"But laboratories should more or less confirm the cut-off value
from the manufacturer or the literature is appropriate for them.
And nobody has come up with how a laboratory ought to do that in
practical terms and without doing a major study," Dr. Brandt adds.
The whole blood agglutination SimpliRED assay is not plagued with
problems associated with cut-off values; it simply provides a positive
or a negative result. The assay therefore can be done at the point
of care. However, there has been interobserver bias in reading test
results. If this interobserver variation could be minimized, the
assay may prove to be more reliable, Dr. Brandt says.
"Performing the test in a central laboratory is one way to minimize
the variation. Limiting the number of personnel who perform the
bedside testing is another," he explains.
Developing clinical algorithms
In addition to understanding the vagaries of the rapid D-dimer assays,
pathologists also need to help emergency department physicians identify
the patients who are suitable for testing. When St. Louis University
Hospital, St. Louis, Mo., introduced the SimpliRED assay about four
months ago, J. Heinrich Joist, MD, PhD, professor of pathology and
internal medicine and director of St. Louis University Coagulation
Consultants, began educating clinicians about the differences between
the D-dimer assays that are available for diagnosing disseminated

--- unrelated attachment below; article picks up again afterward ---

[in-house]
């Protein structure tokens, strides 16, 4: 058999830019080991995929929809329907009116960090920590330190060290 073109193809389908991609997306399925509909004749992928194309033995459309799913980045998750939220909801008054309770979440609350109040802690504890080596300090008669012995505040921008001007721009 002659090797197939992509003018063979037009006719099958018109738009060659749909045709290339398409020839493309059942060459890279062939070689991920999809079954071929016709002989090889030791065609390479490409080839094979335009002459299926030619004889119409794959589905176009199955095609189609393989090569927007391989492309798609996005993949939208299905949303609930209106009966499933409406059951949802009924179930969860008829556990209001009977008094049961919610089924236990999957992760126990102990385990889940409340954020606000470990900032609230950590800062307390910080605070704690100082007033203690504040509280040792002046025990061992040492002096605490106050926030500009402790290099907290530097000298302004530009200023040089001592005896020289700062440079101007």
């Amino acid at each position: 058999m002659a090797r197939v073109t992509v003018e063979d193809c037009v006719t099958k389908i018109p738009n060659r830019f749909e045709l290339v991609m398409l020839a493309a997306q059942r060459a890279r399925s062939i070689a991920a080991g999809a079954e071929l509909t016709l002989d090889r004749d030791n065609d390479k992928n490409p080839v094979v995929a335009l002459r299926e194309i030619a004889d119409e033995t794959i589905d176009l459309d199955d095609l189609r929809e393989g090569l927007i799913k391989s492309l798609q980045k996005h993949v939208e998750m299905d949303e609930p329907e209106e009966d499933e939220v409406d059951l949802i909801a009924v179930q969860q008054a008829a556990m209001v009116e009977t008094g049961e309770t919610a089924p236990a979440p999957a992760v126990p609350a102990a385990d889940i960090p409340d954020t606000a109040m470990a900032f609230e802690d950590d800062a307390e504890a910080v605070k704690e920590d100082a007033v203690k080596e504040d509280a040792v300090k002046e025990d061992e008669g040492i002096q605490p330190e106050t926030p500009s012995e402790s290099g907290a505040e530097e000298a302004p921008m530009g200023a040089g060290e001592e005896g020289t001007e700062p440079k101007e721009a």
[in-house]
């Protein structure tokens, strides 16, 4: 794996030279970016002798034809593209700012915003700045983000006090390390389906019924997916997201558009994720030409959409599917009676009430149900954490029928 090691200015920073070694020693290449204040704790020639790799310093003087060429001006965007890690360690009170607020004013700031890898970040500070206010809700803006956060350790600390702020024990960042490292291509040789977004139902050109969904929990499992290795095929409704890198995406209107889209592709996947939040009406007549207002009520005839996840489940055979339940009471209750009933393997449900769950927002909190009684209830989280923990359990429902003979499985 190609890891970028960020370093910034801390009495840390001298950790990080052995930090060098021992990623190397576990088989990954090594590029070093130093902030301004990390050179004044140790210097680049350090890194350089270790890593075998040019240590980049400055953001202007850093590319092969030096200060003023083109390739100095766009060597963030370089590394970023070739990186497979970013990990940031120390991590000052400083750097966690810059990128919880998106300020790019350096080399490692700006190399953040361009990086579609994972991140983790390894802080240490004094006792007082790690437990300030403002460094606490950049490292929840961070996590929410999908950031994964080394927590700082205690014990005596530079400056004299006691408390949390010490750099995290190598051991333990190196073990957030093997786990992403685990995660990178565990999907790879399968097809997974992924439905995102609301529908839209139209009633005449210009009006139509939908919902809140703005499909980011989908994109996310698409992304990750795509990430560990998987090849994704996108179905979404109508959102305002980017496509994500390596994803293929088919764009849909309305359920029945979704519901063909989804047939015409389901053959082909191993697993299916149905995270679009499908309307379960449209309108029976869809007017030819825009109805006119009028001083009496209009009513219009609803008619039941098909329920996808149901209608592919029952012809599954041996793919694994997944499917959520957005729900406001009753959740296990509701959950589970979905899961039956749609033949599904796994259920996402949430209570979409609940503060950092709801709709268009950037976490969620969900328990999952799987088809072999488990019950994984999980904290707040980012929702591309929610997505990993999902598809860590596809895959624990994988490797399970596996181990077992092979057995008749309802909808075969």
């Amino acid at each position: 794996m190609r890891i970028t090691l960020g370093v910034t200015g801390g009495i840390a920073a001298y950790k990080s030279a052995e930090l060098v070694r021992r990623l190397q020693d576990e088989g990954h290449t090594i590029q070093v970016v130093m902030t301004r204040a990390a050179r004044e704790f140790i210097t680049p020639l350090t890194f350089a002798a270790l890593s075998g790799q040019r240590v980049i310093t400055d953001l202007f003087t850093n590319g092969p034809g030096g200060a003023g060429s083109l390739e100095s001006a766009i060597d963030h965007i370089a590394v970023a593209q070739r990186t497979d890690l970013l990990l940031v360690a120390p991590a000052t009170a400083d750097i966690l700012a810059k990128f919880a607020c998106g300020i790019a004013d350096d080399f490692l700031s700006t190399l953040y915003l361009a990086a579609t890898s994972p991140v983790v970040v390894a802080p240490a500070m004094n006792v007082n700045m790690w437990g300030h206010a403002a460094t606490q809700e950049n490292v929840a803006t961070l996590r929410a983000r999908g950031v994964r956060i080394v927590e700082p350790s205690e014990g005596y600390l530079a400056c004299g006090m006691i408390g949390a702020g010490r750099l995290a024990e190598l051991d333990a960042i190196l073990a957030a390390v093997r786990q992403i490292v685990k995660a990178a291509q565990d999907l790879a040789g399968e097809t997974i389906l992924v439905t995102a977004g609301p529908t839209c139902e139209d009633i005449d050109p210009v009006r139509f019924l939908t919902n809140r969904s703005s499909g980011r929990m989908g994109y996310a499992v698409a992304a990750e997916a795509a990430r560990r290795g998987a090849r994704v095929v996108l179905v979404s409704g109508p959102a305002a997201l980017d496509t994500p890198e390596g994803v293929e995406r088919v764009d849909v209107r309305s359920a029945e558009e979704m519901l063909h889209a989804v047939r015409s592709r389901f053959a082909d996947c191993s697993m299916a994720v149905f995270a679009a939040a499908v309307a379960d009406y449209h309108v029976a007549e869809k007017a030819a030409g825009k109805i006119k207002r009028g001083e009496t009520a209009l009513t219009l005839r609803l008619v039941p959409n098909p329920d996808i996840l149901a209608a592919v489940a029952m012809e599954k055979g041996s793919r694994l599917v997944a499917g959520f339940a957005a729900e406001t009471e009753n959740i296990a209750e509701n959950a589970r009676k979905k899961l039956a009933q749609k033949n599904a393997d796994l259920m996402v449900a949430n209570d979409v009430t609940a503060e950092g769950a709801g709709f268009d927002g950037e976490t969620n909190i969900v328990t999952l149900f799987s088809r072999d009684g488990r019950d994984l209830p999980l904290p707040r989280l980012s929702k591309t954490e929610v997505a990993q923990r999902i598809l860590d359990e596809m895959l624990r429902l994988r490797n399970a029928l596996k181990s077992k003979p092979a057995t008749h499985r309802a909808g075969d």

intravascular coagulation and the tests that can rule out venous
Dr. Joist is in the process of creating with clinicians diagnostic
algorithms for the SimpliRED test . One question the physicians
are trying to address is whether they can postpone ultrasound solely
on the basis of the D-dimer for patients who come into the emergency
department during off-hours. "When a patient comes in at 2:00 in
the morning with a swollen, pain-ful leg or chest pain with shortness
of breath and has a negative SimpliRED D-dimer test, can that patient
be told to come back the next morning during regular hours to get
an ultrasound examination or ventilation-perfusion lung scan? To
what extent does individual patient clinical pretest probability
of DVT or PE have to be taken into account? Those issues are still
being discussed," Dr. Joist says.
Dr. Kearon, who has been testing the SimpliRED assay for the last
few years, still considers the test to be investigational and cautions
against applying it indiscriminately to any patient who has signs
and symptoms of DVT or PE. "A real concern would be that people
at clinical centers might latch onto using the D-dimer alone for
excluding venous thromboembolism and performing the test on every
patient who comes in with suspected DVT or PE, because that will
lead to missed diagnosis," he says.
Dr. Kearon also worries about the possibility that D-dimer testing
will be overused. "It is common for patients who do not have venous
thromboembolism to have an abnormal test. So if we start doing this
test when it is not truly indicated or start using it in a way that
is different from the original published studies, there is the potential
to get a large number of false positive results, which will precipitate
further investigation," he adds.
Dr. Brandt agrees. "A negative test is useful in ruling out venous
thromboembolism. A positive test does not rule in venous thromboembolism;
the diagnosis must be established by other means," he emphasizes.
In this light, he continues, "The critical parameter of assay performance
is negative predictive value, not sensitivity," where sensitivity
is the percentage of patients with the disease having a positive